Jukka Rasilainen sounded perfectly fine as The Dutchman but was a relative bore on stage. His visage’s lifelessness seemed to translate onto his voice, especially in “Die frist ist um”. As he reminisced about his longing for death (“doch ach! den Tod, ich fand ihn nicht!”), when he should have been delirious, he sounded like a disinterested math professor reciting passages from a combinatorics textbook. Rasilainen’s Dutchman did not sound like someone who has toughened himself through years of wandering at sea. If he was anxiously trying to communicate a yearning for redemption, neither his visage nor his voice revealed much of that. Manuela Uhl’s Senta was ungrateful to life but found its meaning and destiny when her eyes first met The Dutchman. Her portrayal of this longing was entirely believable. Vocally, she was careful, though slightly too risk averse, in her Act II ballad, but threw everything on the table in her suicidal cries in the finale. Tomislav Mužek’s Erik was smooth and metallic. The voice of Carsten Süss’s lone Steersman was squeaky in his Act I aria, but flourished in his brief outputs in Act III. Liang Ning struggled at times to produce adequate output at Mary’s low tessitura, but seemed to relish her time on stage. Kurt Rydl’s Daland was the vocal standout of the evening – he sounded stentorian but alive, and portrayed a father who was more opportunistic than genuinely evil. His Daland was the morbid Dutchman’s living, breathing antithesis. Compared with past performances, the chorus of the Opera Hong Kong gave everything they could and then some, and sounded better than ever. Yet the men could use more support at tenor, while the women could be more in unison, especially in phrases starting with hissing syllables.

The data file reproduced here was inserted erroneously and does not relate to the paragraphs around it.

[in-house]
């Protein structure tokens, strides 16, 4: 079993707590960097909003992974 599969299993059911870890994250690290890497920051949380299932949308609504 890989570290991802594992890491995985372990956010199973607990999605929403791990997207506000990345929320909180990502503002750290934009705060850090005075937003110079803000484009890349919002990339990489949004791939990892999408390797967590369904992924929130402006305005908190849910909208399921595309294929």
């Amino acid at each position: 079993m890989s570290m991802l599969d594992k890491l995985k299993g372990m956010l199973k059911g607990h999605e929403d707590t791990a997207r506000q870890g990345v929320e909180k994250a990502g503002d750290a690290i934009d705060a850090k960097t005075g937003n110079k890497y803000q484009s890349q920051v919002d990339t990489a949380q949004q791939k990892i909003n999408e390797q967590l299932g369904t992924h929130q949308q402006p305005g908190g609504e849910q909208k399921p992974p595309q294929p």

Henrik Schaefer was seen trying very hard at times to squeeze more dramatic action out of the Hong Kong Philharmonic, but the orchestra remained timid and tame – more Lucerne than Baltic if you will. The weak link was not Wagner’s brass, as most would imagine, but upper strings and woodwinds, which sounded like they were playing mood music for a Hollywood movie than for Wagner’s musical drama. In the Overture, for example, motifs from the woodwinds (fate, longing for death etc.) were often buried in a lush sea of supporting harmonic structures rather than standing out on their own. Upper strings often felt thin and under-powered – perhaps the orchestra was simply not used to playing in the pits and unnecessarily tuned down their output upon seemingly hearing themselves too much. If this performance served as any guide, the orchestra surely has much to improve before their fateful date with the Savonlinna voices in Hong Kong Arts Festival’s Lohengrin next year.